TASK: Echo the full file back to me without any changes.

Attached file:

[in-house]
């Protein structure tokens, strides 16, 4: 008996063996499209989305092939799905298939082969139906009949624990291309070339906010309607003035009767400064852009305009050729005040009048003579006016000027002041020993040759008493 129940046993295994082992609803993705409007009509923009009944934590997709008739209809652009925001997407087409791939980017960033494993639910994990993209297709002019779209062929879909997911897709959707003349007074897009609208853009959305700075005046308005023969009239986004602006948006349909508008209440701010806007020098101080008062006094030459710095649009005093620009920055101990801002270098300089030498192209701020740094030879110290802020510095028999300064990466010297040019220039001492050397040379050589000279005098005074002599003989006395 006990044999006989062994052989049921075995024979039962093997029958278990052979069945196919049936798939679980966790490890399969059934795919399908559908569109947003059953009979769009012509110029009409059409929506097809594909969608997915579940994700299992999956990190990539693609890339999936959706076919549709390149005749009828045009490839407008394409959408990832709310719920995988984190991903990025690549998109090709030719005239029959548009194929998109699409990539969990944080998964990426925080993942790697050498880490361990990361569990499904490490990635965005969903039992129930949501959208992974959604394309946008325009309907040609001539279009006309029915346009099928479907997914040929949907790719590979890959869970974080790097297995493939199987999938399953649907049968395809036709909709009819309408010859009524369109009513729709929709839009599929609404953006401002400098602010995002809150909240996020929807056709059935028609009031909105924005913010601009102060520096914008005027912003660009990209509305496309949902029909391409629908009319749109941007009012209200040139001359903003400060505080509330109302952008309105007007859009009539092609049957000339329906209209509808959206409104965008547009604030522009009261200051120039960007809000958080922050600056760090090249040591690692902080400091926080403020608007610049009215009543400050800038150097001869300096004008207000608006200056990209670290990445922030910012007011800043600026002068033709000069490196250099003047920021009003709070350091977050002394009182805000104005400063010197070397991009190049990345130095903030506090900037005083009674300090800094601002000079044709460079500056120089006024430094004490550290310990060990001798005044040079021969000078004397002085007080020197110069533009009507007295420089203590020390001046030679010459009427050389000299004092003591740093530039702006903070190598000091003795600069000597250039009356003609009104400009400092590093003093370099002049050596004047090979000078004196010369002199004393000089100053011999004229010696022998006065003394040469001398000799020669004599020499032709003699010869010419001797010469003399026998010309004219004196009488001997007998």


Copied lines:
[in-house]
């Protein structure tokens, strides 16, 4: 008996063996499209989305092939799905298939082969139906009949624990291309070339906010309607003035009767400064852009305009050729005040009048003579006016000027002041020993040759008493 129940046993295994082992609803993705409007009509923009009944934590997709008739209809652009925001997407087409791939980017960033494993639910994990993209297709002019779209062929879909997911897709959707003349007074897009609208853009959305700075005046308005023969009239986004602006948006349909508008209440701010806007020098101080008062006094030459710095649009005093620009920055101990801002270098300089030498192209701020740094030879110290802020510095028999300064990466010297040019220039001492050397040379050589000279005098005074002599003989006395 006990044999006989062994052989049921075995024979039962093997029958278990052979069945196919049936798939679980966790490890399969059934795919399908559908569109947003059953009979769009012509110029009409059409929506097809594909969608997915579940994700299992999956990190990539693609890339999936959706076919549709390149005749009828045009490839407008394409959408990832709310719920995988984190991903990025690549998109090709030719005239029959548009194929998109699409990539969990944080998964990426925080993942790697050498880490361990990361569990499904490490990635965005969903039992129930949501959208992974959604394309946008325009309907040609001539279009006309029915346009099928479907997914040929949907790719590979890959869970974080790097297995493939199987999938399953649907049968395809036709909709009819309408010859009524369109009513729709929709839009599929609404953006401002400098602010995002809150909240996020929807056709059935028609009031909105924005913010601009102060520096914008005027912003660009990209509305496309949902029909391409629908009319749109941007009012209200040139001359903003400060505080509330109302952008309105007007859009009539092609049957000339329906209209509808959206409104965008547009604030522009009261200051120039960007809000958080922050600056760090090249040591690692902080400091926080403020608007610049009215009543400050800038150097001869300096004008207000608006200056990209670290990445922030910012007011800043600026002068033709000069490196250099003047920021009003709070350091977050002394009182805000104005400063010197070397991009190049990345130095903030506090900037005083009674300090800094601002000079044709460079500056120089006024430094004490550290310990060990001798005044040079021969000078004397002085007080020197110069533009009507007295420089203590020390001046030679010459009427050389000299004092003591740093530039702006903070190598000091003795600069000597250039009356003609009104400009400092590093003093370099002049050596004047090979000078004196010369002199004393000089100053011999004229010696022998006065003394040469001398000799020669004599020499032709003699010869010419001797010469003399026998010309004219004196009488001997007998």